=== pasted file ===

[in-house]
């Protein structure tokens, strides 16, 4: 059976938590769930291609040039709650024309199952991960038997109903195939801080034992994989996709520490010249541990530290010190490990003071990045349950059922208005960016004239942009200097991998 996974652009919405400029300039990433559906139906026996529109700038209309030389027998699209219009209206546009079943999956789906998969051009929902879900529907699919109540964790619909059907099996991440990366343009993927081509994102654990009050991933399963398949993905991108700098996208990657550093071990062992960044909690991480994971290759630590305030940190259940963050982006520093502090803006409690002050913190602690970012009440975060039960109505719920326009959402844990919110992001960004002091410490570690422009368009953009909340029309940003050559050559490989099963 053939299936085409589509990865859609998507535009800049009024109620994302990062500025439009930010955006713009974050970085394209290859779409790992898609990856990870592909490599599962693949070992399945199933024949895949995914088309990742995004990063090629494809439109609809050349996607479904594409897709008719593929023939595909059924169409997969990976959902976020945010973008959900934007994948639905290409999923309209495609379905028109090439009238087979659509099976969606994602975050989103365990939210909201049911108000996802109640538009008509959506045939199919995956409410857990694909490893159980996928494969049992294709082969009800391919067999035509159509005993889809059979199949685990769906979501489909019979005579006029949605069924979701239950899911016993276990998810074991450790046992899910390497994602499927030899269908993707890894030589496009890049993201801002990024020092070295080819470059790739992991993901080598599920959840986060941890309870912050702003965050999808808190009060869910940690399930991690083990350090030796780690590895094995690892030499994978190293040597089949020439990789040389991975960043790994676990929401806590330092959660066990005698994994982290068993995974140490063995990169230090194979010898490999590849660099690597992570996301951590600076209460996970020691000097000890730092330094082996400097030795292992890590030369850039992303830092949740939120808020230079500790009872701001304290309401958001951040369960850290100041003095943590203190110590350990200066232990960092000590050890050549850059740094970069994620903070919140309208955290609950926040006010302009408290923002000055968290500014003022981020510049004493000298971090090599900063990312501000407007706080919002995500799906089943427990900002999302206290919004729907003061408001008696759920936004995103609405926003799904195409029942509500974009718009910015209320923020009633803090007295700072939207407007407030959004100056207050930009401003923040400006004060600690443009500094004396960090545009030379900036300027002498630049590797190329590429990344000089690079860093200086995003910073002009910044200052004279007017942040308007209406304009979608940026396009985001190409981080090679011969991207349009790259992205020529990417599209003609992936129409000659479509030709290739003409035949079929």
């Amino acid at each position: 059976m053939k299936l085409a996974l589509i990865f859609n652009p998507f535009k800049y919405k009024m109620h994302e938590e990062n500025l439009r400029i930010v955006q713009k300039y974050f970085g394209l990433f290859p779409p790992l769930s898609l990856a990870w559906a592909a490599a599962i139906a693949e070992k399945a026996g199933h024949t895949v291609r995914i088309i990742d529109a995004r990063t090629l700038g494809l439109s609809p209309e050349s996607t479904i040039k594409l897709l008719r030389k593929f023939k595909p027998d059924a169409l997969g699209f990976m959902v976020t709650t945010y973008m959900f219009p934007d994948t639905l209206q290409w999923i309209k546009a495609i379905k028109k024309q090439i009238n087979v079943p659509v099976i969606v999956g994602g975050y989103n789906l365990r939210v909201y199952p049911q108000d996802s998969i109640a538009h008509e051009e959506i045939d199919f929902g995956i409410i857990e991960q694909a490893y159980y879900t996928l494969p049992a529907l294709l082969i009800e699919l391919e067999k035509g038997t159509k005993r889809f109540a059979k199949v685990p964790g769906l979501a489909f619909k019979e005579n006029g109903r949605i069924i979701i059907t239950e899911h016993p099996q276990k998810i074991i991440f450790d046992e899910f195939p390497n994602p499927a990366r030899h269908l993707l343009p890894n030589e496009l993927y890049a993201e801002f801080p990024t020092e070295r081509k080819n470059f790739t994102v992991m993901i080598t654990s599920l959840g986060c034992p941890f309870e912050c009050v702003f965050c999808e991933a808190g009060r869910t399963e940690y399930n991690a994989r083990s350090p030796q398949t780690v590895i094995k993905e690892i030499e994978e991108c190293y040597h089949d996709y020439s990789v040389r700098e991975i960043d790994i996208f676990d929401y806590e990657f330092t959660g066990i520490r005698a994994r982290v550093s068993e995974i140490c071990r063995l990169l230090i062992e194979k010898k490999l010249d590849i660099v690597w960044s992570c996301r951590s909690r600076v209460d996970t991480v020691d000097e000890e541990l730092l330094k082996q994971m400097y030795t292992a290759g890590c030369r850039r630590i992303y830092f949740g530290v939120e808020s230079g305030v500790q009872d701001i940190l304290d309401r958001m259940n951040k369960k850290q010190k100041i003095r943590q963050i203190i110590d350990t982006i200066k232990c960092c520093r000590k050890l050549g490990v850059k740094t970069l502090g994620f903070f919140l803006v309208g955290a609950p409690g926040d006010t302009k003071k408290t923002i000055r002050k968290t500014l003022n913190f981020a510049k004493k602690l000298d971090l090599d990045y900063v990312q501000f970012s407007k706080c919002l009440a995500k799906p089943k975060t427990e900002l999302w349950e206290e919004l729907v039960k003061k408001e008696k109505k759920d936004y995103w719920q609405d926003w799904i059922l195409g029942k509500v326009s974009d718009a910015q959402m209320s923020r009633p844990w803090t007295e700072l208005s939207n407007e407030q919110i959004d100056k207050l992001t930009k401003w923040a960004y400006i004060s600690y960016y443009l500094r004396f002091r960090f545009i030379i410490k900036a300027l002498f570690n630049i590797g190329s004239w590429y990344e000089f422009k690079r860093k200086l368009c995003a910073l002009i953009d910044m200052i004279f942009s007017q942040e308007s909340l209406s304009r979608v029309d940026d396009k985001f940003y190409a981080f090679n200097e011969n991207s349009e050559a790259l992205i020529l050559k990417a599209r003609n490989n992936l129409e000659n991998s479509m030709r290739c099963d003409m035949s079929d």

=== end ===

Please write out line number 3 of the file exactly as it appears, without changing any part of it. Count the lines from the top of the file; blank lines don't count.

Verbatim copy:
């Amino acid at each position: 059976m053939k299936l085409a996974l589509i990865f859609n652009p998507f535009k800049y919405k009024m109620h994302e938590e990062n500025l439009r400029i930010v955006q713009k300039y974050f970085g394209l990433f290859p779409p790992l769930s898609l990856a990870w559906a592909a490599a599962i139906a693949e070992k399945a026996g199933h024949t895949v291609r995914i088309i990742d529109a995004r990063t090629l700038g494809l439109s609809p209309e050349s996607t479904i040039k594409l897709l008719r030389k593929f023939k595909p027998d059924a169409l997969g699209f990976m959902v976020t709650t945010y973008m959900f219009p934007d994948t639905l209206q290409w999923i309209k546009a495609i379905k028109k024309q090439i009238n087979v079943p659509v099976i969606v999956g994602g975050y989103n789906l365990r939210v909201y199952p049911q108000d996802s998969i109640a538009h008509e051009e959506i045939d199919f929902g995956i409410i857990e991960q694909a490893y159980y879900t996928l494969p049992a529907l294709l082969i009800e699919l391919e067999k035509g038997t159509k005993r889809f109540a059979k199949v685990p964790g769906l979501a489909f619909k019979e005579n006029g109903r949605i069924i979701i059907t239950e899911h016993p099996q276990k998810i074991i991440f450790d046992e899910f195939p390497n994602p499927a990366r030899h269908l993707l343009p890894n030589e496009l993927y890049a993201e801002f801080p990024t020092e070295r081509k080819n470059f790739t994102v992991m993901i080598t654990s599920l959840g986060c034992p941890f309870e912050c009050v702003f965050c999808e991933a808190g009060r869910t399963e940690y399930n991690a994989r083990s350090p030796q398949t780690v590895i094995k993905e690892i030499e994978e991108c190293y040597h089949d996709y020439s990789v040389r700098e991975i960043d790994i996208f676990d929401y806590e990657f330092t959660g066990i520490r005698a994994r982290v550093s068993e995974i140490c071990r063995l990169l230090i062992e194979k010898k490999l010249d590849i660099v690597w960044s992570c996301r951590s909690r600076v209460d996970t991480v020691d000097e000890e541990l730092l330094k082996q994971m400097y030795t292992a290759g890590c030369r850039r630590i992303y830092f949740g530290v939120e808020s230079g305030v500790q009872d701001i940190l304290d309401r958001m259940n951040k369960k850290q010190k100041i003095r943590q963050i203190i110590d350990t982006i200066k232990c960092c520093r000590k050890l050549g490990v850059k740094t970069l502090g994620f903070f919140l803006v309208g955290a609950p409690g926040d006010t302009k003071k408290t923002i000055r002050k968290t500014l003022n913190f981020a510049k004493k602690l000298d971090l090599d990045y900063v990312q501000f970012s407007k706080c919002l009440a995500k799906p089943k975060t427990e900002l999302w349950e206290e919004l729907v039960k003061k408001e008696k109505k759920d936004y995103w719920q609405d926003w799904i059922l195409g029942k509500v326009s974009d718009a910015q959402m209320s923020r009633p844990w803090t007295e700072l208005s939207n407007e407030q919110i959004d100056k207050l992001t930009k401003w923040a960004y400006i004060s600690y960016y443009l500094r004396f002091r960090f545009i030379i410490k900036a300027l002498f570690n630049i590797g190329s004239w590429y990344e000089f422009k690079r860093k200086l368009c995003a910073l002009i953009d910044m200052i004279f942009s007017q942040e308007s909340l209406s304009r979608v029309d940026d396009k985001f940003y190409a981080f090679n200097e011969n991207s349009e050559a790259l992205i020529l050559k990417a599209r003609n490989n992936l129409e000659n991998s479509m030709r290739c099963d003409m035949s079929d």